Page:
In abrasive jet machining (AJM), high velocity abrasive jet is made to impinge the work surface for material removal by erosion. Commonly the nozzle directs the jet vertically to the work surface (i.e., impingement angle is 90º); however, the jet may be allowed to strike the surface at an angle other than 90º. As shown in figure below, the impingement angle (θ), also called spray angle or impact angle, is the angle between the work surface and abrasive jet axis. Practically its value may vary from 60º – 90º, mainly based on the location of intended surface as well as applications. It is one crucial parameter that governs abrasive jet machining performance including the accuracy and material removal rate.
Effects of impingement angle on abrasive jet machining performance
It is axiomatic that theoretically impingement angle (θ) can vary from 0º – 90º; however, practically it is kept between 60º – 90º in order to get satisfactory performance in AJM. When θ is not 90º, velocity of abrasive jet have two components—one perpendicular to the work surface and other one is parallel to work surface. Perpendicular component (the dominant one as θ≥60º) tends to create deeper penetration, while parallel component tends to increase the machined area. Proportionally higher value of this perpendicular component is desired as parallel component can hamper the accuracy and tolerance on the machined profile.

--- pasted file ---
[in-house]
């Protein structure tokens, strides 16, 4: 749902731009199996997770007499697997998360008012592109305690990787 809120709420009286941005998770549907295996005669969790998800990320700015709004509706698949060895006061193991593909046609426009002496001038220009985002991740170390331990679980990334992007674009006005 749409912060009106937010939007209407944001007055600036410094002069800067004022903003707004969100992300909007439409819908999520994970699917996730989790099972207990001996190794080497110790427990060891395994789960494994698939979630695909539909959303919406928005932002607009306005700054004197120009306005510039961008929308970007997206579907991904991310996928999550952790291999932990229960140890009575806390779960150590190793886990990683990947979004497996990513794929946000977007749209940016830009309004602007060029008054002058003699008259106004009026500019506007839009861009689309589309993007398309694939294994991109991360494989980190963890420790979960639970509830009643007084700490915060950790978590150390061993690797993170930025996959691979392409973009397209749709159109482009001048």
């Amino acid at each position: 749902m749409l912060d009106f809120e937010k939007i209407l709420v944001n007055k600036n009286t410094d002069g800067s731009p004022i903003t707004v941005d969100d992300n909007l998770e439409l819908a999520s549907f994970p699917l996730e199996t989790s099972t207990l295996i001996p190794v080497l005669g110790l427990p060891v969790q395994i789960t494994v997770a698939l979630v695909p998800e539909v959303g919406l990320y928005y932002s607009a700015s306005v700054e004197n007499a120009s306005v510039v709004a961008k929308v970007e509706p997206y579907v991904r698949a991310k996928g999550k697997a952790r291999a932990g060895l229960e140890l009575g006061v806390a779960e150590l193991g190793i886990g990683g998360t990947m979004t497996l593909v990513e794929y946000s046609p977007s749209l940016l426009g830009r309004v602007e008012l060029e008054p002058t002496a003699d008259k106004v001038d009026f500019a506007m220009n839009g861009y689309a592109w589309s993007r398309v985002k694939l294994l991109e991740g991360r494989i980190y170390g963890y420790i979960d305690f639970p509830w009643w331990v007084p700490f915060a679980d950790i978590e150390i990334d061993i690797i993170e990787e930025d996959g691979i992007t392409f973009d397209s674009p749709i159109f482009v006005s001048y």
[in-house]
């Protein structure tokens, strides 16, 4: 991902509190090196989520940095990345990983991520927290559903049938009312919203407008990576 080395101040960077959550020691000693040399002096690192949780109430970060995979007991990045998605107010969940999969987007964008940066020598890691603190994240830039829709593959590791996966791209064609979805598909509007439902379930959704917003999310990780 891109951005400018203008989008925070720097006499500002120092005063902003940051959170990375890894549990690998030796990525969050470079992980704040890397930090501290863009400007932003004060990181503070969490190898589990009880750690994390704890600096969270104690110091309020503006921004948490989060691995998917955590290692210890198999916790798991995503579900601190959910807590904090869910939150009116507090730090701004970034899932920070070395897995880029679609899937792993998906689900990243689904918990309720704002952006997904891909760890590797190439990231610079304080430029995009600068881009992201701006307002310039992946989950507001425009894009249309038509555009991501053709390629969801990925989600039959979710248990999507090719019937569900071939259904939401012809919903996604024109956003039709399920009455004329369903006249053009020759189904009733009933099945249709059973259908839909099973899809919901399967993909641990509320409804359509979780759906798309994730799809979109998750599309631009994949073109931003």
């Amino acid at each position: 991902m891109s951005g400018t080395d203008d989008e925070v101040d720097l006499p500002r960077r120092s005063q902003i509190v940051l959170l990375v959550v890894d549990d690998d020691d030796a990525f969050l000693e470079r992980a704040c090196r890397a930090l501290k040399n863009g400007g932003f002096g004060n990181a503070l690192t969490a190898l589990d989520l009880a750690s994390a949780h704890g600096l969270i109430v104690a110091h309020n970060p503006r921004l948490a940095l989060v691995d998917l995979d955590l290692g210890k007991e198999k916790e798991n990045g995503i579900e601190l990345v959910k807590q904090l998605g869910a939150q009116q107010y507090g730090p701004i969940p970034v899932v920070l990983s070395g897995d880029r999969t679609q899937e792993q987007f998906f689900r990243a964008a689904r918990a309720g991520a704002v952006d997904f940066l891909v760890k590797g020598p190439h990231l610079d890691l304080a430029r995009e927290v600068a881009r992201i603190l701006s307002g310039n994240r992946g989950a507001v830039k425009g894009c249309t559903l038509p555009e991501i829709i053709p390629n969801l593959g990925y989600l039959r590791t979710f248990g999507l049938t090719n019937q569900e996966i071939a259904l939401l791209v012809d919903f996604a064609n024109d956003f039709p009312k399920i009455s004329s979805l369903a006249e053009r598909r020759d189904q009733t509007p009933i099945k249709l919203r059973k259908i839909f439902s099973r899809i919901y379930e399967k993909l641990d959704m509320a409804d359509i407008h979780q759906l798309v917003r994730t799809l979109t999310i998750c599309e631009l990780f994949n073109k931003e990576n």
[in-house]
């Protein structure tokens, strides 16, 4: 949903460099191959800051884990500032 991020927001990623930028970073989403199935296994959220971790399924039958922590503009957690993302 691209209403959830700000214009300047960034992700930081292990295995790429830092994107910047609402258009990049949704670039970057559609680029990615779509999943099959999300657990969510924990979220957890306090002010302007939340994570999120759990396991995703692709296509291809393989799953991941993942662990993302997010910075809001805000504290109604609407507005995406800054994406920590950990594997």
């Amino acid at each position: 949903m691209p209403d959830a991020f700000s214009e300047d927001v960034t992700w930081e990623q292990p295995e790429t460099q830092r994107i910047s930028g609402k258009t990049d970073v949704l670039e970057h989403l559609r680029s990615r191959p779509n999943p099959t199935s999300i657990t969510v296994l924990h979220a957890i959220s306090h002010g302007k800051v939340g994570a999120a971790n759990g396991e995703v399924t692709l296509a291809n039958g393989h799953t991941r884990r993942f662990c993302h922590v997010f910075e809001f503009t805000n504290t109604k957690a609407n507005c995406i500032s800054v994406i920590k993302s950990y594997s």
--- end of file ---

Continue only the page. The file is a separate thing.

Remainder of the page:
If impingement angle (θ) is too small (below 45º) then the jet will have insufficient kinetic energy for eroding material from the work surface; instead the jet will tend to slide over the surface giving no palpable erosion. As shown above, with increase in impingement angle, initially the material removal rate (MRR) increases as strength of perpendicular component enhances. Maximum MRR is noticed in between 70º – 80º.
Further increase in impingement angle will again reduce MRR by a small extent. This is attributed to the fact that when high velocity abrasive jet strikes the work surface perpendicularly, some of the abrasive grits bounce back after impact and collide with the incident jet. This reduces the striking velocity (or kinetic energy) of the jet and hence lower MRR is obtained. Therefore, an impingement angle (θ) between 70º – 80º provides better result in terms of material removal rate in abrasive jet machining.
- Paper: Finnie (1960); Erosion of surfaces by solid particles; Wear; Vol. 3; pp. 87-103.
- Paper: I. Finnie (1972); Some observations on the erosion of ductile metals; Wear; Vol. 19 (1), pp. 81-90.
- Paper: N. Ramachandran and N. Ramakrishnan (1993); A review of abrasive jet machining; Journal of Materials Processing Technology; Vol. 39; pp. 21-31.